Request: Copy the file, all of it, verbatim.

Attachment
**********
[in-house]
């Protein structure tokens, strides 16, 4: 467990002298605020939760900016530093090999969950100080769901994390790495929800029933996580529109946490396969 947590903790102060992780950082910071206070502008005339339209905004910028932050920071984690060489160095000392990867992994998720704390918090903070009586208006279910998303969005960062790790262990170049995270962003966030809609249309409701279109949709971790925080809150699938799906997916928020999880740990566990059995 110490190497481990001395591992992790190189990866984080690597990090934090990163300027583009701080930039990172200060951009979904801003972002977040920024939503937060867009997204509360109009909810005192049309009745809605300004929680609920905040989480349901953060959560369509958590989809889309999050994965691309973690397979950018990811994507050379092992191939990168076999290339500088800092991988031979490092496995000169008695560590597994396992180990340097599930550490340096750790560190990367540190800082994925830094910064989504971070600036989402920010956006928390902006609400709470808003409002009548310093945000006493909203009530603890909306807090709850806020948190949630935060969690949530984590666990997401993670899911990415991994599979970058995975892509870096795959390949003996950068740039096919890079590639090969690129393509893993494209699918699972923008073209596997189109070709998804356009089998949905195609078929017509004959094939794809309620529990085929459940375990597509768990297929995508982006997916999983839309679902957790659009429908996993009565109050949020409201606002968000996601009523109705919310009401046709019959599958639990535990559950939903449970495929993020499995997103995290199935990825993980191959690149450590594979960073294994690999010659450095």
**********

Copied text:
[in-house]
């Protein structure tokens, strides 16, 4: 467990002298605020939760900016530093090999969950100080769901994390790495929800029933996580529109946490396969 947590903790102060992780950082910071206070502008005339339209905004910028932050920071984690060489160095000392990867992994998720704390918090903070009586208006279910998303969005960062790790262990170049995270962003966030809609249309409701279109949709971790925080809150699938799906997916928020999880740990566990059995 110490190497481990001395591992992790190189990866984080690597990090934090990163300027583009701080930039990172200060951009979904801003972002977040920024939503937060867009997204509360109009909810005192049309009745809605300004929680609920905040989480349901953060959560369509958590989809889309999050994965691309973690397979950018990811994507050379092992191939990168076999290339500088800092991988031979490092496995000169008695560590597994396992180990340097599930550490340096750790560190990367540190800082994925830094910064989504971070600036989402920010956006928390902006609400709470808003409002009548310093945000006493909203009530603890909306807090709850806020948190949630935060969690949530984590666990997401993670899911990415991994599979970058995975892509870096795959390949003996950068740039096919890079590639090969690129393509893993494209699918699972923008073209596997189109070709998804356009089998949905195609078929017509004959094939794809309620529990085929459940375990597509768990297929995508982006997916999983839309679902957790659009429908996993009565109050949020409201606002968000996601009523109705919310009401046709019959599958639990535990559950939903449970495929993020499995997103995290199935990825993980191959690149450590594979960073294994690999010659450095």